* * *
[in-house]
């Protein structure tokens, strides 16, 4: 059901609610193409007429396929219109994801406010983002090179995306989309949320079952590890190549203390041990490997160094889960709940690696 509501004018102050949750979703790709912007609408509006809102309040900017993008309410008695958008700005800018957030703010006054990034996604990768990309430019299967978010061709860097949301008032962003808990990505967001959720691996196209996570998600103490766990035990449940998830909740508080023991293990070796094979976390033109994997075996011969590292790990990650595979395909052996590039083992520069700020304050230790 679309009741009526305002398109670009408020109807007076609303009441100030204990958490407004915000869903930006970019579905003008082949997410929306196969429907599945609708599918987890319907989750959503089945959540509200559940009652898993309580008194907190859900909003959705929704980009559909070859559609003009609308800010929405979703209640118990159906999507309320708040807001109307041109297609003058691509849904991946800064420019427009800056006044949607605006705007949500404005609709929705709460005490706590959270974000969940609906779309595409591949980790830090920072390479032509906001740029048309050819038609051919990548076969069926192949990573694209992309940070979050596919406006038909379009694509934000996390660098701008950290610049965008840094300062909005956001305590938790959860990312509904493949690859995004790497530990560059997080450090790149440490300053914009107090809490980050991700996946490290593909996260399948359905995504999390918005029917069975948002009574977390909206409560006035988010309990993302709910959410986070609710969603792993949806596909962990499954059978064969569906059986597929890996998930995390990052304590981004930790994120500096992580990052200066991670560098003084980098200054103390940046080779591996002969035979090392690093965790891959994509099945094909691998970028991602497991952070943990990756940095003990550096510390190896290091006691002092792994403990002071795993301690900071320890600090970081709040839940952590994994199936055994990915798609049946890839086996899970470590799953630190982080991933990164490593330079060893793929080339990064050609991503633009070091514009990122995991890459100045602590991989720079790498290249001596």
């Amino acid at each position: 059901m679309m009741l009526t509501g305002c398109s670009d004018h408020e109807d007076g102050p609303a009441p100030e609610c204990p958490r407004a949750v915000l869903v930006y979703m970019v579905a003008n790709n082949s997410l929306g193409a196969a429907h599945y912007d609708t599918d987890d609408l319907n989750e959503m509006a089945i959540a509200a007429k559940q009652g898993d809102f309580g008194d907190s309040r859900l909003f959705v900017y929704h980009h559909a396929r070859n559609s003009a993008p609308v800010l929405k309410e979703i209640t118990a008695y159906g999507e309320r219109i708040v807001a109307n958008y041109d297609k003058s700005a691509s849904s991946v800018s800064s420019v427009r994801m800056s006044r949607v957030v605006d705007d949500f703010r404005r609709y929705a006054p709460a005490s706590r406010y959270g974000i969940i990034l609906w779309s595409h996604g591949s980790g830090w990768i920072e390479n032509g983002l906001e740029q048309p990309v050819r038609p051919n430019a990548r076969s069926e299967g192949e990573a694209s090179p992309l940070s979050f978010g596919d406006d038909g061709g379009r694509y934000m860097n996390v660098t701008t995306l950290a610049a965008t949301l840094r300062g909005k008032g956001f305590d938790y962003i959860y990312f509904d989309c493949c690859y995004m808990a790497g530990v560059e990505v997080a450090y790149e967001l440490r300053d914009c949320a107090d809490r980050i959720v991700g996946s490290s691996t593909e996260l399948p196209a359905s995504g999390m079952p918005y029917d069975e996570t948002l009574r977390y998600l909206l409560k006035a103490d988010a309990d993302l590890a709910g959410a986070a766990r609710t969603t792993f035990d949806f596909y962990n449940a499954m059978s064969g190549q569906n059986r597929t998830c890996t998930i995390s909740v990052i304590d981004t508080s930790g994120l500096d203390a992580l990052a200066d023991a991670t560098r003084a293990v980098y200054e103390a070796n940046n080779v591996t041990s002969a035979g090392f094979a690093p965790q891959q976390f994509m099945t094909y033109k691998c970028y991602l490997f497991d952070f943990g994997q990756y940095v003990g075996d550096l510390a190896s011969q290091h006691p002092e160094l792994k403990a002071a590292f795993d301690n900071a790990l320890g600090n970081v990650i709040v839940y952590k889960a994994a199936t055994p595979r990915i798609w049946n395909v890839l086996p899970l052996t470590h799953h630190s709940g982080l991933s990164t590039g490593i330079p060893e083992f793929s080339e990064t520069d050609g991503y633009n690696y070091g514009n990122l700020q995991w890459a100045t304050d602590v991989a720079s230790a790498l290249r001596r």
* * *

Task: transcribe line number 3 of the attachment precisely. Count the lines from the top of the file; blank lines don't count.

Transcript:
């Amino acid at each position: 059901m679309m009741l009526t509501g305002c398109s670009d004018h408020e109807d007076g102050p609303a009441p100030e609610c204990p958490r407004a949750v915000l869903v930006y979703m970019v579905a003008n790709n082949s997410l929306g193409a196969a429907h599945y912007d609708t599918d987890d609408l319907n989750e959503m509006a089945i959540a509200a007429k559940q009652g898993d809102f309580g008194d907190s309040r859900l909003f959705v900017y929704h980009h559909a396929r070859n559609s003009a993008p609308v800010l929405k309410e979703i209640t118990a008695y159906g999507e309320r219109i708040v807001a109307n958008y041109d297609k003058s700005a691509s849904s991946v800018s800064s420019v427009r994801m800056s006044r949607v957030v605006d705007d949500f703010r404005r609709y929705a006054p709460a005490s706590r406010y959270g974000i969940i990034l609906w779309s595409h996604g591949s980790g830090w990768i920072e390479n032509g983002l906001e740029q048309p990309v050819r038609p051919n430019a990548r076969s069926e299967g192949e990573a694209s090179p992309l940070s979050f978010g596919d406006d038909g061709g379009r694509y934000m860097n996390v660098t701008t995306l950290a610049a965008t949301l840094r300062g909005k008032g956001f305590d938790y962003i959860y990312f509904d989309c493949c690859y995004m808990a790497g530990v560059e990505v997080a450090y790149e967001l440490r300053d914009c949320a107090d809490r980050i959720v991700g996946s490290s691996t593909e996260l399948p196209a359905s995504g999390m079952p918005y029917d069975e996570t948002l009574r977390y998600l909206l409560k006035a103490d988010a309990d993302l590890a709910g959410a986070a766990r609710t969603t792993f035990d949806f596909y962990n449940a499954m059978s064969g190549q569906n059986r597929t998830c890996t998930i995390s909740v990052i304590d981004t508080s930790g994120l500096d203390a992580l990052a200066d023991a991670t560098r003084a293990v980098y200054e103390a070796n940046n080779v591996t041990s002969a035979g090392f094979a690093p965790q891959q976390f994509m099945t094909y033109k691998c970028y991602l490997f497991d952070f943990g994997q990756y940095v003990g075996d550096l510390a190896s011969q290091h006691p002092e160094l792994k403990a002071a590292f795993d301690n900071a790990l320890g600090n970081v990650i709040v839940y952590k889960a994994a199936t055994p595979r990915i798609w049946n395909v890839l086996p899970l052996t470590h799953h630190s709940g982080l991933s990164t590039g490593i330079p060893e083992f793929s080339e990064t520069d050609g991503y633009n690696y070091g514009n990122l700020q995991w890459a100045t304050d602590v991989a720079s230790a790498l290249r001596r």